It's the sharp edges, gaps, and differences in individual knowledge that make the wisdom of crowds work, yet the trendy (and misinterpreted) vision of Web 2.0 is just the opposite--get us all collborating [sic] and communicating and conversing all together as one big happy collborating [sic], communicating, conversing thing until our individual differences become superficial.
"Web 2.0" has gotten a lot of people thinking about exciting new forms of collaboration made possible through the Internet. Services like Digg, YouTube, Flickr, and Wikipedia, and especially the way they harness the selfish impulses of individuals for the common good, are seen by many as just the start of even better things to come.
Given the astonishing advances in hardware made possible by Moore's law, and the relentless progress of Open Source software, starting one of these services on your own can be done for practically nothing. Of course, starting a Web 2.0 service and actually seeing it become a raging success are two very different things. What's the deciding factor?
It was while thinking about this question that I ran across a thought-provoking article on Kathy Sierra's Creating Passionate Users. Although mainly focused on software, Kathy's blog is essential reading for anyone trying to create remarkable products. The article that caught my eye was titled "The 'Dumbness of Crowds'". In it, Kathy makes some interesting distinctions between "Collective Intelligence" and "Dumbness of Crowds."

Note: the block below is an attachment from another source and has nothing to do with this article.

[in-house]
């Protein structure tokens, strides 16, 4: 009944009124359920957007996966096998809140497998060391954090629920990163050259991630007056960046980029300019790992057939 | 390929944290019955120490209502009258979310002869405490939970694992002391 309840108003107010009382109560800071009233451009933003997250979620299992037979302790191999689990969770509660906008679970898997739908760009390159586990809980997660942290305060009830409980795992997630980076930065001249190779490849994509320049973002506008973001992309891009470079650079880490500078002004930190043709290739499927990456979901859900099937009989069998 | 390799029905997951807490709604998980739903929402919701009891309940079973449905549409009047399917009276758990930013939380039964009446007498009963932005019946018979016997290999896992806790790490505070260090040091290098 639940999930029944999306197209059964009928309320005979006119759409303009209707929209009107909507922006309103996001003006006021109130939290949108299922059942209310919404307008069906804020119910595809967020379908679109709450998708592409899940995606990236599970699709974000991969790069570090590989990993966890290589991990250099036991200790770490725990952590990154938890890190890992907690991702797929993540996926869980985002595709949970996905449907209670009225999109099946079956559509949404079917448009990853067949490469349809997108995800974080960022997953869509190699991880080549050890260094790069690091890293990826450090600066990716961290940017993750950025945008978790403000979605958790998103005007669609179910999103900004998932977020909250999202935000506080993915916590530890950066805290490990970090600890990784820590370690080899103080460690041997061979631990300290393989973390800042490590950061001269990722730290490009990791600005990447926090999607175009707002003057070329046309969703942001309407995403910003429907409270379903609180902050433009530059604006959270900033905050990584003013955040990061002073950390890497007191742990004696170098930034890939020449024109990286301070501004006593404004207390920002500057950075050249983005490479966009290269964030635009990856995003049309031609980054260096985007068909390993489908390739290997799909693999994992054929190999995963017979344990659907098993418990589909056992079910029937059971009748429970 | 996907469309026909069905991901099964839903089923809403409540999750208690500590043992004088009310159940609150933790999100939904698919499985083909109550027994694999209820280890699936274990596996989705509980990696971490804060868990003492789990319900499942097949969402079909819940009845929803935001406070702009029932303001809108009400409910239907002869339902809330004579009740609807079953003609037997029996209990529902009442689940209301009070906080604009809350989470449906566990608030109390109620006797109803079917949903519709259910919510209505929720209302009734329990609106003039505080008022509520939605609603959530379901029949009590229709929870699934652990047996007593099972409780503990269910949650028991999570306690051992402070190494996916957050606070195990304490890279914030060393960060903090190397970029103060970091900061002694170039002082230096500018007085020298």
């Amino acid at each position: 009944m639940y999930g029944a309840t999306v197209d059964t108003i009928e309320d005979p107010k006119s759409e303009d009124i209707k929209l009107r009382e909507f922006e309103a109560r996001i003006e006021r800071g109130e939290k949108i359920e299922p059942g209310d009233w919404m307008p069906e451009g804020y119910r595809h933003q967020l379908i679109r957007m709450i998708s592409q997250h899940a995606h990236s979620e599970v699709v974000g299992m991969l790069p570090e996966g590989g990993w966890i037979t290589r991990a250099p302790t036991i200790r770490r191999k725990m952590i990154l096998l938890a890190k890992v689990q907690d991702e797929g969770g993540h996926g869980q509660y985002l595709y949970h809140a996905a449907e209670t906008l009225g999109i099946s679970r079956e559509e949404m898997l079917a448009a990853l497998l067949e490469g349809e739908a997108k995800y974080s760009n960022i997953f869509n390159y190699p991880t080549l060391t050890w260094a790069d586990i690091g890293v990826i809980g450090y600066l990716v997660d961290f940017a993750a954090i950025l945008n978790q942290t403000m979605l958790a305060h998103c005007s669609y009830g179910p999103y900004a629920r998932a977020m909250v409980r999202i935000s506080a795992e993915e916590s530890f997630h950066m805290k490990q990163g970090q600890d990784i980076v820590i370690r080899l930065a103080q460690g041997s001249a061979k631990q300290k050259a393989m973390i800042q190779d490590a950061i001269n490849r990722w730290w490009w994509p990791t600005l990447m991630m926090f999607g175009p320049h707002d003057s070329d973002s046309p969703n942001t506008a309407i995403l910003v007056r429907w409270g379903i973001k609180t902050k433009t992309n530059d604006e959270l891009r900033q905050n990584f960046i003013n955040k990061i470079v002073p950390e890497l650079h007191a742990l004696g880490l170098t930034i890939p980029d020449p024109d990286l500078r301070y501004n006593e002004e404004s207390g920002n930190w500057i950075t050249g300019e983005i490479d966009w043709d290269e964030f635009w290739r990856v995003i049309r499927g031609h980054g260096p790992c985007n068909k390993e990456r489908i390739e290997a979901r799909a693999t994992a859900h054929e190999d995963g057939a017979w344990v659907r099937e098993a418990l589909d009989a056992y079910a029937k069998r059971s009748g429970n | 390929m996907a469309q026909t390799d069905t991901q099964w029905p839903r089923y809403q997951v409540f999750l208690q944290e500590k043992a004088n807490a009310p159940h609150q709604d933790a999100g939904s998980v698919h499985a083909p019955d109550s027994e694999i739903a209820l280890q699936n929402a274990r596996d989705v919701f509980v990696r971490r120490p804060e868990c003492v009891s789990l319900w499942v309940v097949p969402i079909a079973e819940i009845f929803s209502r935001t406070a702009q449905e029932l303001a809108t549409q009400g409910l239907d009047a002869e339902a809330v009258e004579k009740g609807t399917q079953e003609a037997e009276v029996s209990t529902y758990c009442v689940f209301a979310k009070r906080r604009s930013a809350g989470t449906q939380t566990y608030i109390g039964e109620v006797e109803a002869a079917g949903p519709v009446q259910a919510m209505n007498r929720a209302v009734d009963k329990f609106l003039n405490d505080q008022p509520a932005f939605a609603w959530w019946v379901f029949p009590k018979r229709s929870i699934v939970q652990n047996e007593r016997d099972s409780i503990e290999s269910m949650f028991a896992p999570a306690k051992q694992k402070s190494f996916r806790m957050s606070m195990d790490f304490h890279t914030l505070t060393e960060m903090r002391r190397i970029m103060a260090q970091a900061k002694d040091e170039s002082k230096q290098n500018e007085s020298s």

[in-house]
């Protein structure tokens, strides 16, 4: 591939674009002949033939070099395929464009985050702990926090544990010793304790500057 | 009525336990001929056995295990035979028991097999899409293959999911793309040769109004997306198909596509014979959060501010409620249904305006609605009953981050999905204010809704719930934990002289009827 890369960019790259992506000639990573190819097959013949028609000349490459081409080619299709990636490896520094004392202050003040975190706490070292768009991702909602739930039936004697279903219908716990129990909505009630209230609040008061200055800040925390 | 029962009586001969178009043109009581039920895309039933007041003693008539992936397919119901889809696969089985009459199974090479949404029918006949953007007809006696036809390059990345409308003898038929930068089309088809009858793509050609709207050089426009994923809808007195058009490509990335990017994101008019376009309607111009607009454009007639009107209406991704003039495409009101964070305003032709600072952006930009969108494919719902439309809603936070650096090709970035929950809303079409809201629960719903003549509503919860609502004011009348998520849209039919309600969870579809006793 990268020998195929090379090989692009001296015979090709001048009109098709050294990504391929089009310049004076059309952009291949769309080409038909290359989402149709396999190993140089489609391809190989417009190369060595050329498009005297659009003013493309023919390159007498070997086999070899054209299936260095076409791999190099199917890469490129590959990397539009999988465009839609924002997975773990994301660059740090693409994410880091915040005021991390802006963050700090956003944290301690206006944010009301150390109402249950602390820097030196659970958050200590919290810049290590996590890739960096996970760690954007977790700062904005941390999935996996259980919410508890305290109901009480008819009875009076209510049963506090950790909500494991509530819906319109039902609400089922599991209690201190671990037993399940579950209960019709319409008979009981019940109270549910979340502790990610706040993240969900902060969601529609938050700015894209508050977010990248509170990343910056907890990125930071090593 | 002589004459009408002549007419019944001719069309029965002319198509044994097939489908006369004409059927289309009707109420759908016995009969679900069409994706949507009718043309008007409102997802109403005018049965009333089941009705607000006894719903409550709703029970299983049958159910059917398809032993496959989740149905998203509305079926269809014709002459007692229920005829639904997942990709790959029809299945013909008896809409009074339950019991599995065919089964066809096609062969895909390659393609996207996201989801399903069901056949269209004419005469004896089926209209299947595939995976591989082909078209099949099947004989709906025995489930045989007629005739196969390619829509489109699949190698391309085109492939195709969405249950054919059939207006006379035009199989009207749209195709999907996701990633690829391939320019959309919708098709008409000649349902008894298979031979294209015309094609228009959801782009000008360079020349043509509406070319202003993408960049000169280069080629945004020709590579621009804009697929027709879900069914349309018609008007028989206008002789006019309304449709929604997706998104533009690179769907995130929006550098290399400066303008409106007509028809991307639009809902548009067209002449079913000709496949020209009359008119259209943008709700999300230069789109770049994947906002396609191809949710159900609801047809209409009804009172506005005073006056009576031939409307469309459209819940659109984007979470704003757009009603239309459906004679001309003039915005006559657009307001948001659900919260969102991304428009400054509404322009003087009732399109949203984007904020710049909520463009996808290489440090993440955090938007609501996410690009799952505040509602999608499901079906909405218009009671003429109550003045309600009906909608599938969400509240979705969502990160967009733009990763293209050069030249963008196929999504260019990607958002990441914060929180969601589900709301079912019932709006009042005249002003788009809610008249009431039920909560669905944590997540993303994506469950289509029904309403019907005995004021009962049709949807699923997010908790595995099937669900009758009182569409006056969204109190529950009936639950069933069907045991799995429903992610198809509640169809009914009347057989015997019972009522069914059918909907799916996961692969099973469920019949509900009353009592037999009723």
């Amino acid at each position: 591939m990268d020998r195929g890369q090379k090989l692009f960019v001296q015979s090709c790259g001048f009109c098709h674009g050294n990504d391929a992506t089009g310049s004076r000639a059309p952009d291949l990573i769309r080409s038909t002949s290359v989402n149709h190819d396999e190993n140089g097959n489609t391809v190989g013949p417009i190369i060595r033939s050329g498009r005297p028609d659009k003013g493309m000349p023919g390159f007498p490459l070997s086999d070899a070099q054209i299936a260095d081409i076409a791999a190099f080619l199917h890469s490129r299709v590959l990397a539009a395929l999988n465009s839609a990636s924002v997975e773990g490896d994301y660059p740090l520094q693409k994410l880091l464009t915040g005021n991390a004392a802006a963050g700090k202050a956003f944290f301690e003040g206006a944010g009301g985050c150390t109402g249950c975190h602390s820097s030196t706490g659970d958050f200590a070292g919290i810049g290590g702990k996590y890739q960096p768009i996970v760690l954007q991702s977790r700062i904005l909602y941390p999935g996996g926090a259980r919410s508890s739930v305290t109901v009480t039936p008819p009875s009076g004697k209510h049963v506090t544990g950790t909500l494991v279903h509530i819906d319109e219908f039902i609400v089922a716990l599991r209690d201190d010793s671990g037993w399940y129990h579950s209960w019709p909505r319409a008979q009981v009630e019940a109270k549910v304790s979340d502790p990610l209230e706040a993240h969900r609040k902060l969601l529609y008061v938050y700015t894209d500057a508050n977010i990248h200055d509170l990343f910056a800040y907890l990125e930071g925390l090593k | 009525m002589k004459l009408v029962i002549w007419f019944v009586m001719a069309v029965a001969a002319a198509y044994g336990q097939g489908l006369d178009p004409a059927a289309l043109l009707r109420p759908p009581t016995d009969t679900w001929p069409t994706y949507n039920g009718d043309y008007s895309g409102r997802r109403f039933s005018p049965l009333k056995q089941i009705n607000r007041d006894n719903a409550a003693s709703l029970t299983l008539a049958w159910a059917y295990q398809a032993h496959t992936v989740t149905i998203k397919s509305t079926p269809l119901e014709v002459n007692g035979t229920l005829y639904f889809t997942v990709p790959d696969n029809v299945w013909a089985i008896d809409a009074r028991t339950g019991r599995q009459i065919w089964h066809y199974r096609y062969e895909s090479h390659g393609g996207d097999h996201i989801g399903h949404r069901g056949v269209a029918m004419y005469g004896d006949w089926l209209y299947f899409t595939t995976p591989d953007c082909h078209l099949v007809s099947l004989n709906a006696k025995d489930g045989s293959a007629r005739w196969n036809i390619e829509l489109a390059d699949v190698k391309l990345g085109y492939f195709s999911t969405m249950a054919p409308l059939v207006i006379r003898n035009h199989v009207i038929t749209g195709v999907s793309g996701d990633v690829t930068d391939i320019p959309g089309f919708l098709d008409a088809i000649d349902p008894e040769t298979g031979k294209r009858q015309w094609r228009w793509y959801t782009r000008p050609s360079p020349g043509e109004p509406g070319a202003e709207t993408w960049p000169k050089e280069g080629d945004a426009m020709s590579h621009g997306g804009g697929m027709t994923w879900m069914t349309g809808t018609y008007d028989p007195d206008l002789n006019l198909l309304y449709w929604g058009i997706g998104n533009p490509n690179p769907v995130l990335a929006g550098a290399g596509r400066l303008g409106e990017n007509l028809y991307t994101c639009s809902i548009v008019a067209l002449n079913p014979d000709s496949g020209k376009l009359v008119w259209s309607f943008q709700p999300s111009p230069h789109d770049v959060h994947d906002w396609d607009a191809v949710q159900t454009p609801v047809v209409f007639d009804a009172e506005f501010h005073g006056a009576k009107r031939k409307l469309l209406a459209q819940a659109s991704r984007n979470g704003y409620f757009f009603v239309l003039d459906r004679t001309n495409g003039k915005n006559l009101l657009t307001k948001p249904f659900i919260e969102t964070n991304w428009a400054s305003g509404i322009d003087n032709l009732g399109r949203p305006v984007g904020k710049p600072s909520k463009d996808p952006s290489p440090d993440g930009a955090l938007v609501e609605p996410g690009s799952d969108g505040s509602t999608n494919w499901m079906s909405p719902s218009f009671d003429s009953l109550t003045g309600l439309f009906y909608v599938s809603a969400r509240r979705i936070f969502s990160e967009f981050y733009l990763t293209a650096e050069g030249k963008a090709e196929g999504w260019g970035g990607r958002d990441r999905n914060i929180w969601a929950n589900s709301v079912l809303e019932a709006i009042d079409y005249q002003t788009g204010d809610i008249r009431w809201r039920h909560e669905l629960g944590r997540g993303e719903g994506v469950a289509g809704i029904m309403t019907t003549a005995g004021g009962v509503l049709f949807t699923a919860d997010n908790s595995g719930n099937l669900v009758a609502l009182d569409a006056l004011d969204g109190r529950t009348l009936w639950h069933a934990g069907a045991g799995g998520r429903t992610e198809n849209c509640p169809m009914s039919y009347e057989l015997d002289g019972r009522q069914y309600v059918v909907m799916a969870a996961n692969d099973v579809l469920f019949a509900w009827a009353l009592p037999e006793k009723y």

The distinction arises from the number of people involved, the nature of what they're building together, and the process by which differing views are reconciled. For example:
- Collective Intelligence a bunch of people writing Amazon book reviews
- Dumbness of Crowds a bunch of people using a Wiki to write a book
- Collective Intelligence - Flickr's photo collection and tags
- Dumbness of Crowds - a bunch of people trying to make a photo together
I could add my own observations:
- Collective Intelligence an online RSS aggregator that combines blog feeds from multiple sources within the community
- Dumbness of Crowds a publicly-writable Wiki that serves as your community's public face
- Collective Intelligence ten users of an Open Source software library stress-testing it in their own work, fixing bugs, and requesting features
- Dumbness of Crowds ten programmers trying to design an API
- Collective Intelligence ten developers who each start their own project to build their own distinct application based on a piece of Open Source software
- Dumbness of Crowds ten developers who set out to design a single application that does the work of ten
The distinction really revolves around the degree to which individual contributions are blindly averaged verses being allowed to retain their individuality. Committees rarely create great works. Even worse - sometimes consensus is fatal.